There is another aspect of this hashkafah of this world being only a temporary dwelling place. There is a Medrash pliah, a puzzling Medrash, that says: “Iyov complained to Hashem about the pains that he was suffering, until Hashem showed him three walls of the sukkah… Two of them must be full walls and the third even a handbreadth.” How was the sukkah a consolation for Iyov’s woes?

The Aruch L’ner, Rav Yaakov Ettlinger, explains that one of the main lessons of the sukkah is to realize that our lives on this world are only temporary, a passing short phase of time. Our existence in the World to Come will go on forever. Here we are only guests, and when we go the way of all men, we will arrive at our permanent destination.

Iyov at first thought that this world is of great importance, with man finding fame and fortune. When he saw this world coming apart, he was shattered and complained to Hashem. Hashem showed him the sukkah, a model of what this world is really like. It is a flimsy hut open to the elements that is certainly not a permanent dwelling place. No one can feel secure, and it is only meant as a temporary stop before we arrive in the next world. Hashem was conveying the message that Iyov shouldn’t get upset about the travails of this world, for very soon he’ll be leaving it for a much better place, where he will be happy.

What a great comfort this is to all of us. Every one of us has things that bother us, various needs unfulfilled and personal gripes. We tend to dwell on these complaints, some of them real, serious, and even very painful. But the good news is that these are only temporary glitches to test us in our emunah and to refine our character. Chances are that before we know it, the hardship will pass, but even if it lingers on, we have the comfort of knowing that this life is only a temporary one. The more we internalize this idea, the easier it is to bear the pain. There were tzaddikim throughout the years who had to endure great misery and yet were besimcha, because this idea was ingrained in their hearts.

Someone once stood next to the Klausenberger Rebbe, Rav Yekusiel Yehuda Halberstam, while he was saying Hallel on Yom Tov. The person overheard the rebbe saying the posuk of “Yasor yisrani Koh velamovess lo nesononi – Hashem has pained me exceedingly, but He did not let me die” (Tehillim 118:18) and repeating it over and over again. The implication was that despite the fact that the rebbe suffered the loss of his entire family during the war, and despite the untold torture that he was put through in the concentration camps with its aftereffects, he was still most grateful to Hakadosh Boruch Hu that he was alive. For every moment on earth is precious and there is so much to achieve. All of the rebbe’s amazing accomplishments were a result of this hashkafah.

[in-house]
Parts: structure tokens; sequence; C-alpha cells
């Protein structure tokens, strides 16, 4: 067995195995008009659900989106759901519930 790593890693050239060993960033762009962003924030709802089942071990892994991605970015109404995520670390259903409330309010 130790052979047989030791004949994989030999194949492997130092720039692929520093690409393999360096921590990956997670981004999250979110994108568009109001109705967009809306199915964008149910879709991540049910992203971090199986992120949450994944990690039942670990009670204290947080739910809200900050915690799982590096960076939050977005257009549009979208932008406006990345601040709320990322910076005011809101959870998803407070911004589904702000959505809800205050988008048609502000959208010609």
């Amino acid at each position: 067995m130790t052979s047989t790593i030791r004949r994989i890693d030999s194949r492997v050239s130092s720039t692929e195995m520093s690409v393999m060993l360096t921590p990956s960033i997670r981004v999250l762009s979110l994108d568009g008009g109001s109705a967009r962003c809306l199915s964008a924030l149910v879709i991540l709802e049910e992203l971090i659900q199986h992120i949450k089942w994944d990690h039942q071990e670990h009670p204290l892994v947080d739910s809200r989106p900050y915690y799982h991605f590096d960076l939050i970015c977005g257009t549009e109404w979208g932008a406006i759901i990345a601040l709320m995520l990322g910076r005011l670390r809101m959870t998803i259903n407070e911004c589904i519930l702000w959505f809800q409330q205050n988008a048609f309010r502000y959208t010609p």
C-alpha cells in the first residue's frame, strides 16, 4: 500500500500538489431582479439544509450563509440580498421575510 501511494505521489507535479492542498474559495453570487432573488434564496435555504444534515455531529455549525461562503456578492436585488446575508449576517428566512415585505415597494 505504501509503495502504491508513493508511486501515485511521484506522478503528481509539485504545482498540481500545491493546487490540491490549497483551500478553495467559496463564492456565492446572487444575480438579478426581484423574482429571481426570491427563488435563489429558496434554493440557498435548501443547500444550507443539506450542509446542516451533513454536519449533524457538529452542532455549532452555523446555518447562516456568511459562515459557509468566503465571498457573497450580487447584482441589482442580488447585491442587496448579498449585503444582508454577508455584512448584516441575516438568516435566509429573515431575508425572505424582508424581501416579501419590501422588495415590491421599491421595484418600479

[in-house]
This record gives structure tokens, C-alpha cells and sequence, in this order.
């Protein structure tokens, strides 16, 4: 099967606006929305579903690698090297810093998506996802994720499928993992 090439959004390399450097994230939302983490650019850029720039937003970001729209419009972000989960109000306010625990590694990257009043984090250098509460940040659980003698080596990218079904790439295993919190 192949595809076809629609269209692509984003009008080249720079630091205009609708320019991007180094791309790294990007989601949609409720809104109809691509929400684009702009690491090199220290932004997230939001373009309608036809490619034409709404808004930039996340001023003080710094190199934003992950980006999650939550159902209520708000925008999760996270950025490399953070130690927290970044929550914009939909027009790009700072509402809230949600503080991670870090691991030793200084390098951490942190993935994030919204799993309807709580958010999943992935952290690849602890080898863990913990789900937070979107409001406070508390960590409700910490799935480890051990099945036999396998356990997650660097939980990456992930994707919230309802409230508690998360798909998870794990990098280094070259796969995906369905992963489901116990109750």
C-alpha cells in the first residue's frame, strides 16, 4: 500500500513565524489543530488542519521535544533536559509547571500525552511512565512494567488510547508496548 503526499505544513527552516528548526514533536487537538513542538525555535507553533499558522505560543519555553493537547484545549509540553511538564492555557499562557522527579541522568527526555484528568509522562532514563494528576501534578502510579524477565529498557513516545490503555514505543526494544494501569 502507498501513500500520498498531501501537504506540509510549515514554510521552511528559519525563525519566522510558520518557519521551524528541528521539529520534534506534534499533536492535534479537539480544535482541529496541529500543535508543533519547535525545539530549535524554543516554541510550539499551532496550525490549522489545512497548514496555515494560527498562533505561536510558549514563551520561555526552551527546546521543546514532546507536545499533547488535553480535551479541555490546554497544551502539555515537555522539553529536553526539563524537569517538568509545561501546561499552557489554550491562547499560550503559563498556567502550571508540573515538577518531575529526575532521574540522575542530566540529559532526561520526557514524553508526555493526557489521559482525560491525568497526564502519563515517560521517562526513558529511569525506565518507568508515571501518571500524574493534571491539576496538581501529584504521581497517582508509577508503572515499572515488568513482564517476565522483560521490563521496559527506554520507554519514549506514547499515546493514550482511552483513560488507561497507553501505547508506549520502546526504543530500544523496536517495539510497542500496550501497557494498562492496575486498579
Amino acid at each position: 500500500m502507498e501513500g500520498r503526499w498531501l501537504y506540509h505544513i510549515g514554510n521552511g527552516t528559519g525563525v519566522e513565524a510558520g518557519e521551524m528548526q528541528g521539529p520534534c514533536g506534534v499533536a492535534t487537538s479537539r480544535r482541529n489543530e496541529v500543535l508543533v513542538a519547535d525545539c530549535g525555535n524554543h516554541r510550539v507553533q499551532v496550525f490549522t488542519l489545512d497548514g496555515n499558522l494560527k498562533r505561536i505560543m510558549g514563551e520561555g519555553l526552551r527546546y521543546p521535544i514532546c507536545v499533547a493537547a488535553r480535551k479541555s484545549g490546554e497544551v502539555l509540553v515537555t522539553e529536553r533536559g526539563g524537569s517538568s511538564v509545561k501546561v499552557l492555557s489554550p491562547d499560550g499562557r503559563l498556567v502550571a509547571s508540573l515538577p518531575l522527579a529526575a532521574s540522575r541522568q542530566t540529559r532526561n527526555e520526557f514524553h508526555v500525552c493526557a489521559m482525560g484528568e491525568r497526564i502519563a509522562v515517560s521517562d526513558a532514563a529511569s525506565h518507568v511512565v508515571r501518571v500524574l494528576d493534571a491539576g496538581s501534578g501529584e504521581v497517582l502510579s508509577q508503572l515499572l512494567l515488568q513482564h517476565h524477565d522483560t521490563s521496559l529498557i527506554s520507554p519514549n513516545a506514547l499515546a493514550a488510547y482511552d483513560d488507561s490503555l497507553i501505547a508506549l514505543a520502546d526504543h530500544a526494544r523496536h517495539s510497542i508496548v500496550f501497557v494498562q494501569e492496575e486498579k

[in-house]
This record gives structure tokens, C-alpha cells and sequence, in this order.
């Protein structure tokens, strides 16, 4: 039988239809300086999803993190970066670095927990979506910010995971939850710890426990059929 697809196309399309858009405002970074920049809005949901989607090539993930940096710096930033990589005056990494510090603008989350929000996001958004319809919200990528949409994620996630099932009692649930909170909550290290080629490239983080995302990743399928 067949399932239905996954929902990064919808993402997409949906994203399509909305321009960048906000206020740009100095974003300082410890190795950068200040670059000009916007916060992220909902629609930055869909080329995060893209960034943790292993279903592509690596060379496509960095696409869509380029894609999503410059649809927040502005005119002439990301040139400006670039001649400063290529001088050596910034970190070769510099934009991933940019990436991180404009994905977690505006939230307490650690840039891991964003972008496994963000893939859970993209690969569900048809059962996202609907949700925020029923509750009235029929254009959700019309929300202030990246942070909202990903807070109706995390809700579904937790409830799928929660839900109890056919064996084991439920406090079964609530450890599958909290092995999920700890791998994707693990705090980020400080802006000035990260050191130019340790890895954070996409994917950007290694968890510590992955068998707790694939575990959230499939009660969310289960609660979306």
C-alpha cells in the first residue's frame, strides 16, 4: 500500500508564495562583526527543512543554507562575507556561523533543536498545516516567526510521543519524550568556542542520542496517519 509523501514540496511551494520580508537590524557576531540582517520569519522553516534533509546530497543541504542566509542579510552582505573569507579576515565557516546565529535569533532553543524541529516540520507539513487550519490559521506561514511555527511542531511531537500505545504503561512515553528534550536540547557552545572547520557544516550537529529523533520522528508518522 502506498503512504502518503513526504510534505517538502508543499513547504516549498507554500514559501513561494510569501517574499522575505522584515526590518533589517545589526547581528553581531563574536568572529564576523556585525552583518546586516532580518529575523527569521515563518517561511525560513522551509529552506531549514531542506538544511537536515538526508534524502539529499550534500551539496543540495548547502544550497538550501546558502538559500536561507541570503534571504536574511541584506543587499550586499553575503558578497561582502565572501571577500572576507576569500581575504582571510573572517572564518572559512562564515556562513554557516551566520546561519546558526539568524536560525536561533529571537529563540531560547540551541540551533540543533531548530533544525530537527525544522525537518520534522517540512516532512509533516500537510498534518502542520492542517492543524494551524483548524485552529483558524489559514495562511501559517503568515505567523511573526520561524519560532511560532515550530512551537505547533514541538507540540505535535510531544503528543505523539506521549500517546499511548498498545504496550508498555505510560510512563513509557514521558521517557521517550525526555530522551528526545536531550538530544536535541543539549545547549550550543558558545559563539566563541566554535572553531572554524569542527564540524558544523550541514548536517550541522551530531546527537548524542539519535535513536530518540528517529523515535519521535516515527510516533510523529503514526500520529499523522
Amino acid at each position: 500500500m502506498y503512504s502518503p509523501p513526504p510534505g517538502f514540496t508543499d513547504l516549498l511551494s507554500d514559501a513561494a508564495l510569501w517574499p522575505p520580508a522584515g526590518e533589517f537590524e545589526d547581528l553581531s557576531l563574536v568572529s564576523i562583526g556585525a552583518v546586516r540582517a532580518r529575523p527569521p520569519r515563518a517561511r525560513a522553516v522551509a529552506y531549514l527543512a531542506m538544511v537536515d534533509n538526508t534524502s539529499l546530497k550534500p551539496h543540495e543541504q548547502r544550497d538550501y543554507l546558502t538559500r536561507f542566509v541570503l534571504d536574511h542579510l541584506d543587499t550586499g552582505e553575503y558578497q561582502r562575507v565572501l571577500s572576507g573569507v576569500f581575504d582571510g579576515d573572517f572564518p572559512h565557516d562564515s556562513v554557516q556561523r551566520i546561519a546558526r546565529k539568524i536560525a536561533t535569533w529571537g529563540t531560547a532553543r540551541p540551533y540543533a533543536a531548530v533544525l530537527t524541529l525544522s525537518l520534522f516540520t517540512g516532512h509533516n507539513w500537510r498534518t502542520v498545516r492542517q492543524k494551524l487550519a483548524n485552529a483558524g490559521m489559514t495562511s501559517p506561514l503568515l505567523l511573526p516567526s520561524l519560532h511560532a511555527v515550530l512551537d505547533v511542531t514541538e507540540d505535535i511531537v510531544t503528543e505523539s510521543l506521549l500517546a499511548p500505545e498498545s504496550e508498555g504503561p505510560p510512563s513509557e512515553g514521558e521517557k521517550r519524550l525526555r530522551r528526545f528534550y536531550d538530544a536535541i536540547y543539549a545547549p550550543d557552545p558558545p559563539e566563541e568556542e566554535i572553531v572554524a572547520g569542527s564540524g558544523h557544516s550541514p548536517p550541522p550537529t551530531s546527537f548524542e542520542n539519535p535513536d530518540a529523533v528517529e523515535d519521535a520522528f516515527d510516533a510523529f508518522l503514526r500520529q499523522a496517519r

On Sukkos, each individual is required to perform two separate mitzvos, the mitzvah of taking the Arba Minim and the mitzvah of dwelling in the sukkah. It appears from the reading of the Torah that each mitzvah has its own reason. The taking of the Arba Minim is associated with the celebration of the harvest, as the Rambam says that we rejoice over the fact that we left the midbar, a desolate place, and went to Eretz Yisroel, a place flourishing with fruit-bearingtrees and rivers (Moreh Nevuchim 3:43). The mitzvah of sukkah is that our generations will know that Hashem caused the Bnei Yisroel to dwell in booths when He took them out of the land of Mitzrayim. Simply speaking, these two mitzvos are independent of each other. But the minhag of the Arizal is to take the Arba Minim with a brocha in the sukkah. What is the connection between the two? Many reasons are brought in the seforim.

In light of what we have said that one of the lessons of the sukkah is to impress upon us that life on this world is transitory, it is understandable, for when we are celebrating the bounty of our land with the Arba Minim, the sukkah reminds us not to get too caught up with our gashmiyus. Yes, we must be grateful to Hashem for what He has given us, but at the same time, we must remember that we shouldn’t get too caught up with our physical acquisitions, as our life here is temporary. There are more important avenues to pursue. The rich harvest is merely a means to support us in serving Hashem and providing for ourselves in the eternal world of Olam Haba. As Dovid Hamelech says, “For nothing upon his death will he take at all, his glory will not descend after him” (Tehillim 49:18).

Rav Yaakov Galinsky related that when he was in Siberia during World War II, a Yid was bemoaning the fact that the Communists had confiscated all of his wealth and now he was left penniless. While he was lamenting his pitiful situation, he cried, “I am not mochel the Kovna Rov and the Ponovezher Rov.” When asked what his complaint against them was, he said, “When they would come to me to solicit tzedakah, I gave them a paltry donation. Why didn’t they force me to give more money to tzedakah? Had they done this, I would have much more to show for all the money I had earned. The tzedakah I could have given would still be mine!”

Yes, this is a lesson of the temporary dwelling of the sukkah. Our earthly acquisitions are not with us forever. The only acquisitions that we cannot lose are the spiritual ones. This is a lesson that we must carry with us and live throughout the entire year. Chag someiach.